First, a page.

The host team paid an immediate price when we played a subsequent against the Germans. “The Canadian pucksters were seething as they took the ice,” reported The Globe; “In Angry Mood” was a headline from Ottawa. Intent on giving the Germans — their team, populace, and Nazi officials — “a lesson in the art of bodychecking,” we found that they were poor students. The home fans booed the Canadians so strenuously during our 6-2 win that Hitler’s propaganda minister, the ghastly Joseph Goebbels, stood up to command the crowd to quiet. He was, for some reason, “dressed in the costume of Daniel Boone.”

Canada won its final two games fairly tranquilly, but it didn’t matter, the gold belonged to Britain. For the first time in Olympic hockey history, we were a shameful second.

In the blame and bluster that filled newspapers in the days following our silvery shame, all five stages of Canadian hockey grief revealed themselves, starting with Blissful Denial. “No one is worried, no one is upset,” The Winnipeg Tribune’s editorial page declared. “There is something rather pleasing in the fact that other countries like Canada’s game so well that they are taking it up so vigorously.”

Finger-Pointing ensued. Later, in March, when the hockey players finally returned home to Canada, they were quick to reproach Canadian team management for fumbling their responsibilities. In February, there was some question at home of how it could be that  these officials hadn’t known the rules of the very tournament in which they were participating. “It is something hardly creditable to Canadian smartness,” an editorial in The Ottawa Journal sniffed.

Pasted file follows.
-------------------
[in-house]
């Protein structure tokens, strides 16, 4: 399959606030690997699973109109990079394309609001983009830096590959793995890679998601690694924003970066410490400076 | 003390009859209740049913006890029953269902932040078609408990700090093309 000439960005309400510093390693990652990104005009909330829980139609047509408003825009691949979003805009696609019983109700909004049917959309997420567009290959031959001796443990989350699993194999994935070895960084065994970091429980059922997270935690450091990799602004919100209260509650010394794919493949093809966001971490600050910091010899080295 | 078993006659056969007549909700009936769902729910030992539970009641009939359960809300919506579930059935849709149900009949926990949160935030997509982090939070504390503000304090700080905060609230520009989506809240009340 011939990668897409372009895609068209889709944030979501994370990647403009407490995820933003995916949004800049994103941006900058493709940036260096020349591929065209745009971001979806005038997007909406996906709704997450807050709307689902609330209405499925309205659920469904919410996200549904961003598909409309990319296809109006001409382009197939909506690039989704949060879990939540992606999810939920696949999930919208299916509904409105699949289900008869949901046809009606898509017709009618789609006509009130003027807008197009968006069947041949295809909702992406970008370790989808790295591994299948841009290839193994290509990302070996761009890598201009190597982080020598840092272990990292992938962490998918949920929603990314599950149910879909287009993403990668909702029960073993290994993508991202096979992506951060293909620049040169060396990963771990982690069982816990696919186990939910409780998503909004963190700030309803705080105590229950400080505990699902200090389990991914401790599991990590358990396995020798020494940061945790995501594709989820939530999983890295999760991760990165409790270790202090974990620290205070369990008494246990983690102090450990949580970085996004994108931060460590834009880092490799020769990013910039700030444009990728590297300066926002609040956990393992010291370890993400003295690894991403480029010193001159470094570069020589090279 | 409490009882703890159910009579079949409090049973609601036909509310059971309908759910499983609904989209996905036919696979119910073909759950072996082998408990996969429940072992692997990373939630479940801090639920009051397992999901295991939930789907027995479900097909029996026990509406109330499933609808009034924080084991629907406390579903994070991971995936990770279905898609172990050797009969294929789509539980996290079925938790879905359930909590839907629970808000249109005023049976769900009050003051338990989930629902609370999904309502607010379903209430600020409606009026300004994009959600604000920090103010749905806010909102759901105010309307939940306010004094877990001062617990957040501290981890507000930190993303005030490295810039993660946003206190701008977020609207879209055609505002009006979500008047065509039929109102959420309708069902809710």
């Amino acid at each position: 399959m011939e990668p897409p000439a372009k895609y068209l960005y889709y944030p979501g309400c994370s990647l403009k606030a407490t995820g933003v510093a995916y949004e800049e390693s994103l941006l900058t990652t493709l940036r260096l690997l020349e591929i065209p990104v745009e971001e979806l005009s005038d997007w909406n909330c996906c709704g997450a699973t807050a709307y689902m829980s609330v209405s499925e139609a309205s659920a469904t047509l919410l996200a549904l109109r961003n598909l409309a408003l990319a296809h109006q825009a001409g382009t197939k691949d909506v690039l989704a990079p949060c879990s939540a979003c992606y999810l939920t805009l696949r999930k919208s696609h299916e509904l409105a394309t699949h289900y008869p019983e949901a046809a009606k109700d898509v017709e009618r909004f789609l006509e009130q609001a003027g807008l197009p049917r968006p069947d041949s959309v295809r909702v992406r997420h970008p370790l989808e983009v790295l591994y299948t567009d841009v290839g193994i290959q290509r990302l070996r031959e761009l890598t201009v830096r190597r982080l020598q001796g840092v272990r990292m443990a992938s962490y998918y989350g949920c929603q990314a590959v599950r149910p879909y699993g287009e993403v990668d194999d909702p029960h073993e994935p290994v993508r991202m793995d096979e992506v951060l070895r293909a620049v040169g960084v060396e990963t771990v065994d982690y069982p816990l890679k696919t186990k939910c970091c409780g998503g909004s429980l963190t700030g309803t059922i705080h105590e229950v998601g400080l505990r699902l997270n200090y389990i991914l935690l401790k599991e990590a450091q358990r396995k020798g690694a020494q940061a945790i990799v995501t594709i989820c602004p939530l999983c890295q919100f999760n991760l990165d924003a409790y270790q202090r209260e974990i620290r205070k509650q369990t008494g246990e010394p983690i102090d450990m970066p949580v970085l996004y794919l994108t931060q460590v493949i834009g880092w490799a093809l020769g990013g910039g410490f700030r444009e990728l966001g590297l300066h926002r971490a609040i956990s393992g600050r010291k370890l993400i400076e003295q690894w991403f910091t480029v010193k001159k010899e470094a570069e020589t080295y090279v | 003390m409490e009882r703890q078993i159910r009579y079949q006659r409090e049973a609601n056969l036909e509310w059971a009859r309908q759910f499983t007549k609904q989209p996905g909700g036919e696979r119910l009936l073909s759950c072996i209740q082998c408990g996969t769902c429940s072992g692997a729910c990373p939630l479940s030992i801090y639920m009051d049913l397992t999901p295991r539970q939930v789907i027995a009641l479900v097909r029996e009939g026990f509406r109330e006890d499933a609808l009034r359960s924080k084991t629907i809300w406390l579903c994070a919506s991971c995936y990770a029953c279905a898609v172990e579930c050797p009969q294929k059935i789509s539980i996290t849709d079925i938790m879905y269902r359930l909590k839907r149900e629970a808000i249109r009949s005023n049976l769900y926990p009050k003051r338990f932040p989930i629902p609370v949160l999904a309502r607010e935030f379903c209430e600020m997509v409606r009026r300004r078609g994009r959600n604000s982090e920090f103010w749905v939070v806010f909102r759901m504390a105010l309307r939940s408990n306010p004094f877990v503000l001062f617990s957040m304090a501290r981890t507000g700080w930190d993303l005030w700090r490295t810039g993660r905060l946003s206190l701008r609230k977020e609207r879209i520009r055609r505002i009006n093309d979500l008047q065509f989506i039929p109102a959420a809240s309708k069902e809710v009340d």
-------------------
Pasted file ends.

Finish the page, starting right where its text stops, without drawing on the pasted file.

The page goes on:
Backlash followed: “It wasn’t a great team, measured by any yardstick,” the Journal confessed; never again, said The Star, should we send any but “a real all-star team to carry the red Maple Leafs in future Olympic hockey tournaments.”

Next was Official Uproar: Toronto MP Tommy Church rose in the House of Commons to carp about how poorly the whole affair reflected on us as a people. “I think,” he said, “something should be done.”